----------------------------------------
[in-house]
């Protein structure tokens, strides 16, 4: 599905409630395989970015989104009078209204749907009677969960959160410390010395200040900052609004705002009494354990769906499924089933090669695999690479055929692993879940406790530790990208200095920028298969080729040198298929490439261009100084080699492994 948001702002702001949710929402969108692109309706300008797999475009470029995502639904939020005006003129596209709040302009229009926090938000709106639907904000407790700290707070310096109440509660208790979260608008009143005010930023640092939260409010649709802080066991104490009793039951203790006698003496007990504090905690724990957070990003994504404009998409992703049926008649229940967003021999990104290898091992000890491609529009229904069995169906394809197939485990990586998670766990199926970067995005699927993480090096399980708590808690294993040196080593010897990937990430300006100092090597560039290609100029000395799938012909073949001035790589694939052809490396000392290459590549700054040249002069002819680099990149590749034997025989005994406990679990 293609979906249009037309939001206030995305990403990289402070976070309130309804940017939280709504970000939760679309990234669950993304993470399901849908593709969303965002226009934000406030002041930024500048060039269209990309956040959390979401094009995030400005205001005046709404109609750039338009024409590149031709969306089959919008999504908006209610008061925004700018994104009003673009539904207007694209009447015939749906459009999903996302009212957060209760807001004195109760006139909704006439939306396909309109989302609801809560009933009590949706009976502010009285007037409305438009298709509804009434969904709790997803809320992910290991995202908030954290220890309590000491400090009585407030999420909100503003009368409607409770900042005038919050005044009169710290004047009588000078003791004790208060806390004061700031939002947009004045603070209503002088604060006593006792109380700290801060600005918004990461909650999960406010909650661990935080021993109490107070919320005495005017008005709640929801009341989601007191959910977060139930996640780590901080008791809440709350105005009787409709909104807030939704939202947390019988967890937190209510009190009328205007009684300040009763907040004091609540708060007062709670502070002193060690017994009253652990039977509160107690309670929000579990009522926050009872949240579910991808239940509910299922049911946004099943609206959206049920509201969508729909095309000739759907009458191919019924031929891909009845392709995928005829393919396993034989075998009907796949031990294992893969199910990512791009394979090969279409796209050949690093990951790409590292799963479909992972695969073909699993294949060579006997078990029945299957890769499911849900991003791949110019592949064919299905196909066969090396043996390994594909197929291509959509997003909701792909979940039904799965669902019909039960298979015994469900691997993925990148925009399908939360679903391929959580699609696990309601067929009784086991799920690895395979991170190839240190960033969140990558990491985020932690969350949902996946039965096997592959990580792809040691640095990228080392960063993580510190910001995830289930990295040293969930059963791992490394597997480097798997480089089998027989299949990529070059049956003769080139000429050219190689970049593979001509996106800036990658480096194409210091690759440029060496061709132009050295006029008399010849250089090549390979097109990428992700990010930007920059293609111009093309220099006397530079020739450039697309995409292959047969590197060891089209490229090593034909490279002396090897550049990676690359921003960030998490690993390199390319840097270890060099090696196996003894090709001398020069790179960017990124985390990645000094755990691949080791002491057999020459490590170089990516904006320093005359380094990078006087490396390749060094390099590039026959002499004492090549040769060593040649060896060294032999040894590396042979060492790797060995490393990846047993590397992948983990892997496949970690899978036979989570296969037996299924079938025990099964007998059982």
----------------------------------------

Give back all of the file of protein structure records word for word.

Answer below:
[in-house]
């Protein structure tokens, strides 16, 4: 599905409630395989970015989104009078209204749907009677969960959160410390010395200040900052609004705002009494354990769906499924089933090669695999690479055929692993879940406790530790990208200095920028298969080729040198298929490439261009100084080699492994 948001702002702001949710929402969108692109309706300008797999475009470029995502639904939020005006003129596209709040302009229009926090938000709106639907904000407790700290707070310096109440509660208790979260608008009143005010930023640092939260409010649709802080066991104490009793039951203790006698003496007990504090905690724990957070990003994504404009998409992703049926008649229940967003021999990104290898091992000890491609529009229904069995169906394809197939485990990586998670766990199926970067995005699927993480090096399980708590808690294993040196080593010897990937990430300006100092090597560039290609100029000395799938012909073949001035790589694939052809490396000392290459590549700054040249002069002819680099990149590749034997025989005994406990679990 293609979906249009037309939001206030995305990403990289402070976070309130309804940017939280709504970000939760679309990234669950993304993470399901849908593709969303965002226009934000406030002041930024500048060039269209990309956040959390979401094009995030400005205001005046709404109609750039338009024409590149031709969306089959919008999504908006209610008061925004700018994104009003673009539904207007694209009447015939749906459009999903996302009212957060209760807001004195109760006139909704006439939306396909309109989302609801809560009933009590949706009976502010009285007037409305438009298709509804009434969904709790997803809320992910290991995202908030954290220890309590000491400090009585407030999420909100503003009368409607409770900042005038919050005044009169710290004047009588000078003791004790208060806390004061700031939002947009004045603070209503002088604060006593006792109380700290801060600005918004990461909650999960406010909650661990935080021993109490107070919320005495005017008005709640929801009341989601007191959910977060139930996640780590901080008791809440709350105005009787409709909104807030939704939202947390019988967890937190209510009190009328205007009684300040009763907040004091609540708060007062709670502070002193060690017994009253652990039977509160107690309670929000579990009522926050009872949240579910991808239940509910299922049911946004099943609206959206049920509201969508729909095309000739759907009458191919019924031929891909009845392709995928005829393919396993034989075998009907796949031990294992893969199910990512791009394979090969279409796209050949690093990951790409590292799963479909992972695969073909699993294949060579006997078990029945299957890769499911849900991003791949110019592949064919299905196909066969090396043996390994594909197929291509959509997003909701792909979940039904799965669902019909039960298979015994469900691997993925990148925009399908939360679903391929959580699609696990309601067929009784086991799920690895395979991170190839240190960033969140990558990491985020932690969350949902996946039965096997592959990580792809040691640095990228080392960063993580510190910001995830289930990295040293969930059963791992490394597997480097798997480089089998027989299949990529070059049956003769080139000429050219190689970049593979001509996106800036990658480096194409210091690759440029060496061709132009050295006029008399010849250089090549390979097109990428992700990010930007920059293609111009093309220099006397530079020739450039697309995409292959047969590197060891089209490229090593034909490279002396090897550049990676690359921003960030998490690993390199390319840097270890060099090696196996003894090709001398020069790179960017990124985390990645000094755990691949080791002491057999020459490590170089990516904006320093005359380094990078006087490396390749060094390099590039026959002499004492090549040769060593040649060896060294032999040894590396042979060492790797060995490393990846047993590397992948983990892997496949970690899978036979989570296969037996299924079938025990099964007998059982």